AAPP also gives details of people killed by the army across the country. In one incident in April 2021 in the city of Bago, 82 civilians were shot dead by artillery and machine gun fire. AAPP says these crimes are ‘rooted in a culture of impunity that has surrounded the military for decades’. It says the Tatmadaw has returned to practices prevalent during the 50 years it wielded power before Ms Suu Kyi’s National League for Democracy was elected in 2012, under a constitution drafted by the military to ensure they retained ultimate authority.
In Myanmar today it is a crime to campaign for democracy or express criticism of military rule. Independent media has been closed down and state newspapers and television operate under tight military censorship. In March 2021, state news warned protestors ‘to learn from the tragedy of earlier ugly deaths that you can be in danger of getting shot to the head and back’.
Lately, a number of defectors from the army told foreign media they were ordered to enter homes and kill those suspected of taking part in protests or of sabotaging military establishments.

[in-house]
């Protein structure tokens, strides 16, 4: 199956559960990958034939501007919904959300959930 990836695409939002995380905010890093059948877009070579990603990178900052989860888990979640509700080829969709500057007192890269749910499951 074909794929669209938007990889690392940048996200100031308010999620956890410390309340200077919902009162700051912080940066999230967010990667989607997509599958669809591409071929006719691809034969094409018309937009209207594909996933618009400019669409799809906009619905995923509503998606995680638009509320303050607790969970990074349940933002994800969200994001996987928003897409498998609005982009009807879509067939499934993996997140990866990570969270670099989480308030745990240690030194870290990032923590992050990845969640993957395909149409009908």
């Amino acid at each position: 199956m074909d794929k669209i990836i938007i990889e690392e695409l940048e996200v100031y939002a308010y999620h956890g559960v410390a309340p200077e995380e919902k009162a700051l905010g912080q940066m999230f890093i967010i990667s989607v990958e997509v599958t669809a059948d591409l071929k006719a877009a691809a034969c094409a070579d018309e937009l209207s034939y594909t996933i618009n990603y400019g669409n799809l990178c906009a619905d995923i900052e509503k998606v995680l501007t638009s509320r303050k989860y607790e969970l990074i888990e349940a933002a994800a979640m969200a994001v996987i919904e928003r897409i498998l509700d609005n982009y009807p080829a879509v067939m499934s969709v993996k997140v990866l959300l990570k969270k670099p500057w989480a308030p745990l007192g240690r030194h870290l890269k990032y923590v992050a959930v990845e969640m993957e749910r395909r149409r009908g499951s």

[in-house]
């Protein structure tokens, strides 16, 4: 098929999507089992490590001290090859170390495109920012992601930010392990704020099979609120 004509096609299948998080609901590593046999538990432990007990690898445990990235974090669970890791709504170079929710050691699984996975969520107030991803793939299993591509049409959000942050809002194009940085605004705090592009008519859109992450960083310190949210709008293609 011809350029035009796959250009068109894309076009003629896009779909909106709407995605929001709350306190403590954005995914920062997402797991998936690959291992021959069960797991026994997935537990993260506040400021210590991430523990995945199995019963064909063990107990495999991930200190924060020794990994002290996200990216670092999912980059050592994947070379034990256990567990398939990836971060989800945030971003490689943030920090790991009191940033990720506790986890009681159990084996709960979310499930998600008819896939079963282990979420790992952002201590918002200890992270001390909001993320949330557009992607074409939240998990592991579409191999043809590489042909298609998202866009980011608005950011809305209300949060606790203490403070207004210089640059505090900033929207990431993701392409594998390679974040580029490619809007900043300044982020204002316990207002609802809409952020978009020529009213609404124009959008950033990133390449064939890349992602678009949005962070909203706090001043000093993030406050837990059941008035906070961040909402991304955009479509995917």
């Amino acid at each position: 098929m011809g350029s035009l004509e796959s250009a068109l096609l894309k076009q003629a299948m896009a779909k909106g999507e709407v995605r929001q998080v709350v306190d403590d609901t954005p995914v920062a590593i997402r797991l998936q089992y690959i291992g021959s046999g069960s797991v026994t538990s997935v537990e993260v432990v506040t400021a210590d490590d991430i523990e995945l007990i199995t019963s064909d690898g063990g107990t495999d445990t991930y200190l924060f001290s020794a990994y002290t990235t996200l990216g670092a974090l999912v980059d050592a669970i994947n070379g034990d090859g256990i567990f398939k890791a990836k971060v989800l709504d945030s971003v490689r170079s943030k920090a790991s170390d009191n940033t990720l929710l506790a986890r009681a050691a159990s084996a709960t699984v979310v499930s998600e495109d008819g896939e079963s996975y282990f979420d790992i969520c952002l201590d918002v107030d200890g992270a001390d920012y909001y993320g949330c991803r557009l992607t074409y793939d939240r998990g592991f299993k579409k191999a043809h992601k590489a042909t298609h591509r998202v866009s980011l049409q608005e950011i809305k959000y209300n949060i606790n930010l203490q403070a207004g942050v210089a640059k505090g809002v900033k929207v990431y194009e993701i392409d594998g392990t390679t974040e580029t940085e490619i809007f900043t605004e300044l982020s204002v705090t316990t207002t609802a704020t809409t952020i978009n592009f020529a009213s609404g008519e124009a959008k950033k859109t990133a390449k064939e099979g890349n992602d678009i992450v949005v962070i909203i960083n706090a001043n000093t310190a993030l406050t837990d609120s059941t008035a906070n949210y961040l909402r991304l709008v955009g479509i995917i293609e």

AAPP plans to present evidence to the International Criminal Court that at least nine of the 11 crimes constituting crimes against humanity under the Rome Statute that established the ICC have been committed. Myanmar is already before the court in an earlier case, accused of committing genocide against its Muslim Rohingya minority in 2017. In July the court rejected the military government’s attempt to strike out that action.
Also aiming to hold Myanmar’s military leaders to account for their actions is the Myanmar Accountability Project. Its director, Chris Gunness, told Asian Affairs that while the Tatmadaw claims to be providing stability, holding the country together, since the coup it has become a source of instability.